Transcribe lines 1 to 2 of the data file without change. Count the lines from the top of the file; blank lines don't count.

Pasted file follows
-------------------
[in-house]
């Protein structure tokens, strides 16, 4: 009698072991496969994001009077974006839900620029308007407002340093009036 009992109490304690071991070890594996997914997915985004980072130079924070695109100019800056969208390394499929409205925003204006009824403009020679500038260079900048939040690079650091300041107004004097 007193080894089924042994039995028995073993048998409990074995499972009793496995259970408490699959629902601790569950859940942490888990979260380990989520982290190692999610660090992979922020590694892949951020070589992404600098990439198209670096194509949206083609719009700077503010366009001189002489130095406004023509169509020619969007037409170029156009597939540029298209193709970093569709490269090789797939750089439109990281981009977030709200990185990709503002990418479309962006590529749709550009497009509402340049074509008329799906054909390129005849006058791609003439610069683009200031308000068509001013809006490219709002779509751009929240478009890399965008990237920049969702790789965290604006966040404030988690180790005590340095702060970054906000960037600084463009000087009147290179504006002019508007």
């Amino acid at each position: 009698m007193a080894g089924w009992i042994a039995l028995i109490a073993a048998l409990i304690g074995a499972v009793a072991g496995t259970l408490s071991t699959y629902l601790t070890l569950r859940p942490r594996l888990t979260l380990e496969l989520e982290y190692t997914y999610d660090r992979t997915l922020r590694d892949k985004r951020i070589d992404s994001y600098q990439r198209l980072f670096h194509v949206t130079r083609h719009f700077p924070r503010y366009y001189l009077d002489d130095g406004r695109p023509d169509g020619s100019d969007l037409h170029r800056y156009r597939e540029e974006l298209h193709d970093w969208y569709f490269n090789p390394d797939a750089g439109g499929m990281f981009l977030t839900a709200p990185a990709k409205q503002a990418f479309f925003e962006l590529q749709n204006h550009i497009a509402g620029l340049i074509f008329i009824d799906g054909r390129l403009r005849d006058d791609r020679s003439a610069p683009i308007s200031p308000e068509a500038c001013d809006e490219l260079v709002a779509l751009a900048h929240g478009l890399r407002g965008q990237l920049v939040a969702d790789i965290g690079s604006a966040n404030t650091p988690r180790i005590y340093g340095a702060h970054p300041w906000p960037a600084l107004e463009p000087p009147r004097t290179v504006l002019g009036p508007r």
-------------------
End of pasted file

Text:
[in-house]
């Protein structure tokens, strides 16, 4: 009698072991496969994001009077974006839900620029308007407002340093009036 009992109490304690071991070890594996997914997915985004980072130079924070695109100019800056969208390394499929409205925003204006009824403009020679500038260079900048939040690079650091300041107004004097 007193080894089924042994039995028995073993048998409990074995499972009793496995259970408490699959629902601790569950859940942490888990979260380990989520982290190692999610660090992979922020590694892949951020070589992404600098990439198209670096194509949206083609719009700077503010366009001189002489130095406004023509169509020619969007037409170029156009597939540029298209193709970093569709490269090789797939750089439109990281981009977030709200990185990709503002990418479309962006590529749709550009497009509402340049074509008329799906054909390129005849006058791609003439610069683009200031308000068509001013809006490219709002779509751009929240478009890399965008990237920049969702790789965290604006966040404030988690180790005590340095702060970054906000960037600084463009000087009147290179504006002019508007």